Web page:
In the United States, Amazon Alexa is already baked in to select vehicles, but the popular voice assistant remains elusive in the Great White North. A live demo and showcase at CES 2020 shed light on what’s to come.
Amazon has always marketed it as an extension of the experience at home. You talk to it, and it either answers a question or controls something it can tap into. It’s not all that different in the car. If you have a thermostat, garage door or any other supported smart home product at home, you can control it by voice while on the road.
The demo vehicle was a 2020 Cadillac ST6, which will offer the voice assistant in the U.S. It’s not clear if it will be available in the Canadian model, nor if it were to be added later on in a software update.
The voice button on the steering wheel springs it into action, though the “Alexa” wake word is another option. Unlike Echo speakers, you can’t use a different wake word. It has to be Alexa. What’s interesting is that a short press on the voice button brings it up, whereas a long press will wake GM’s own voice recognition system.
So, what about CarPlay and Android Auto? Both of those use their own respective platforms, Siri and Google Assistant, respectively. If you’re running one of those, would they silence Alexa? There was no way to test it to know for sure, but it appears that it is theoretically possible to run both at once. The one caveat to doing so depends on whether Alexa becomes the default voice option with a long press over GM’s in this case.
GM’s own navigation maps also figure into this. When running CarPlay or Android Auto, the vehicle’s own nav system is effectively trumped by the apps on those platforms, be it Waze, Google Maps or Apple Maps. Alexa can search for a place to go, and deliver turn-by-turn directions via the in-car nav or OnStar, but it won’t do it if what Apple and Google have take precedence.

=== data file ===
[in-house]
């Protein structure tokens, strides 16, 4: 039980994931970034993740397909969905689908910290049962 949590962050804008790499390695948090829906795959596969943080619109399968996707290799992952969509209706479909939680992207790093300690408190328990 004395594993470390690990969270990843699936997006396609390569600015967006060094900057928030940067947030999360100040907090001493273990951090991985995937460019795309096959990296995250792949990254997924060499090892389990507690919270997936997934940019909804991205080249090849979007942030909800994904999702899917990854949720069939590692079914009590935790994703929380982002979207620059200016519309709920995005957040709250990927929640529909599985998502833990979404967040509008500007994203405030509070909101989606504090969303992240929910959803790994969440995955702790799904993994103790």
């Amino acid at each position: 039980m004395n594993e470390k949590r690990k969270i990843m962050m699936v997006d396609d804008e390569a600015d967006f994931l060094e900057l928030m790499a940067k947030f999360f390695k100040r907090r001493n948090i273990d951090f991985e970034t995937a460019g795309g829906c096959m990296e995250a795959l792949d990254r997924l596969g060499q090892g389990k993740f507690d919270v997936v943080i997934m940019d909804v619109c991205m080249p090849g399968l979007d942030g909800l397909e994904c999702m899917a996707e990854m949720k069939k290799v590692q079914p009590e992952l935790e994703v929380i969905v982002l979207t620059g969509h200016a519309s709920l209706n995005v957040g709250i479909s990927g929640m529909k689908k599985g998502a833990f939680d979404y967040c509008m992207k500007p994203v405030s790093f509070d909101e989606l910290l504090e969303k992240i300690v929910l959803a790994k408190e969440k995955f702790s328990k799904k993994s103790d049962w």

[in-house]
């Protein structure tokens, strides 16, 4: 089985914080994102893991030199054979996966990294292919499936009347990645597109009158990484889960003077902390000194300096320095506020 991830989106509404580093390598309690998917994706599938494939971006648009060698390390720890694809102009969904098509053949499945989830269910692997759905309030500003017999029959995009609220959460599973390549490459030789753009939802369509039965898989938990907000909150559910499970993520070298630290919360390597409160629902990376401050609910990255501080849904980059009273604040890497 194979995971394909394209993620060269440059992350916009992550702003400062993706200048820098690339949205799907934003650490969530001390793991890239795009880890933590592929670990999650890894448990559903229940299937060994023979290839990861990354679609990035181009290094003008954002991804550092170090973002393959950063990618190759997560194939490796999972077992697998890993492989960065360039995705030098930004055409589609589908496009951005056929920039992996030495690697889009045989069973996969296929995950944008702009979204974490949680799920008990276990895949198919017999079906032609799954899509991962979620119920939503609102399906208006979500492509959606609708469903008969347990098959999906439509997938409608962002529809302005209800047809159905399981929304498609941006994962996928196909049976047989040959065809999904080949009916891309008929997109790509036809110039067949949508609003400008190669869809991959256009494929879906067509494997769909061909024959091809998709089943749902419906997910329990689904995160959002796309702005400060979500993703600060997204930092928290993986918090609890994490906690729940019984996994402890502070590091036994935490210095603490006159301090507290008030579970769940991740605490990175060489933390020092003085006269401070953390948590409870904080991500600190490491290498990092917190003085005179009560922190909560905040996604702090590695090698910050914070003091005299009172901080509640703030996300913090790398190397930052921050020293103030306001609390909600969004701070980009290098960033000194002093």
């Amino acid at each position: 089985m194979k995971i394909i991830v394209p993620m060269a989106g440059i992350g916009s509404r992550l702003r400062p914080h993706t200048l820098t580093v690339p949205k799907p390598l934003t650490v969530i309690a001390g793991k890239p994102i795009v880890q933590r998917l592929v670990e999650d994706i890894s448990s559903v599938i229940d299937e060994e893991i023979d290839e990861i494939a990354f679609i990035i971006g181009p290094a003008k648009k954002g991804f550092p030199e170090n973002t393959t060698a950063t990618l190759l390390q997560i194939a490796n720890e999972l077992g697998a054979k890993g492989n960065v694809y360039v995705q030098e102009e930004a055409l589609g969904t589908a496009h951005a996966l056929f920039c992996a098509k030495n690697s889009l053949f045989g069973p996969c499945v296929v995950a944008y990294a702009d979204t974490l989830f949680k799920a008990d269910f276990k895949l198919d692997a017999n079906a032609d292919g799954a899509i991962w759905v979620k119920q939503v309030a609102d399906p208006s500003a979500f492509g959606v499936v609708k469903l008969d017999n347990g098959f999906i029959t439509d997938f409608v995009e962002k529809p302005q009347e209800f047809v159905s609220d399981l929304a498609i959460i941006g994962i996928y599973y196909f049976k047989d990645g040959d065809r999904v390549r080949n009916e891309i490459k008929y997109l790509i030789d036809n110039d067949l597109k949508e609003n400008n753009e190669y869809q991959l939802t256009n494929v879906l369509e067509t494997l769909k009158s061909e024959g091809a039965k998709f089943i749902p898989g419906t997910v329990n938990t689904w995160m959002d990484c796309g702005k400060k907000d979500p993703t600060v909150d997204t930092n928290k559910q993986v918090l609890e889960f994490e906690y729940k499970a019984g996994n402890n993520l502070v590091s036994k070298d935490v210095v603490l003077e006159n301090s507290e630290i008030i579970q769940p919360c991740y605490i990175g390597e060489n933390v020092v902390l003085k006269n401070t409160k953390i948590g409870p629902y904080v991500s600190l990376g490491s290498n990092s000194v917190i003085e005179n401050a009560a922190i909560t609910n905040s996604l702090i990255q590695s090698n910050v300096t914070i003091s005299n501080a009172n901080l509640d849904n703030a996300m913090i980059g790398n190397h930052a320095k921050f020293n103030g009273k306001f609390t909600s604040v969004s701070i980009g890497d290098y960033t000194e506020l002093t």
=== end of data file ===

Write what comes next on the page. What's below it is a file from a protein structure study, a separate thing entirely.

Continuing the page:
Not that Alexa is a bad option, from what I saw. It was fairly quick at finding nearby coffee shops, and it retains the ability to tap into Skills. For instance, you could tell it to tune to a specific radio station or start playing music on Amazon Music, iHeartRadio or TuneIn, among a few others. Notably missing, however, is Spotify. That integration doesn’t work, and there’s no word on why.
Phone calls can also run through the car’s system through Alexa, but that won’t include texting and third-party messaging apps. The car’s own system will deal with texts, whereas others, like WhatsApp, don’t seem to work. Audiobooks and podcasts will play, at least.
Still, voice interaction has a lot of back and forth. You can’t string commands together, so there is the usual process of qualifying every request or statement.
Routines also play into this if you have different smart devices playing their roles. For example, if a routine includes opening the garage door, turning a porch light on and playing music from a speaker, you can trigger it by voice before arriving home.
“Alexa, pay for gas”
Part of the demo showed a collaboration with ExxonMobil in the U.S. that would allow drivers to pay for gas through Alexa using Amazon Pay. It would know the pump you were at and activate it. Once authorized, you start fueling and payment goes through once you put the nozzle back in the holster.
It was very cool, and similar to previous concepts I’ve seen from other vendors, like Visa and Honda. The one challenge is what to do with loyalty cards. Paying without touching a card or cash is great, but how do you earn points on a transaction?
It may require tapping a card, phone or smartwatch to do it before pumping, but as is, there is no integration with loyalty rewards vendors.
The Canadian options
Right now, only third-party devices can bring Amazon’s growing voice assistant into vehicles in Canada. Nextbase dashcams, aftermarket head units from Pioneer and Kenwood, plus other gizmos, like the Anker Roav Viva, are among the few integrative choices available. No one at Amazon on the show floor could speak to when true integration was coming.
Alexa also works directly through the app, but it’s not always a practical solution, and certainly nowhere near as convenient as something embedded in a vehicle. Either way, Amazon’s foray into the automotive space is picking up speed, and more cars will soon start speaking the same language.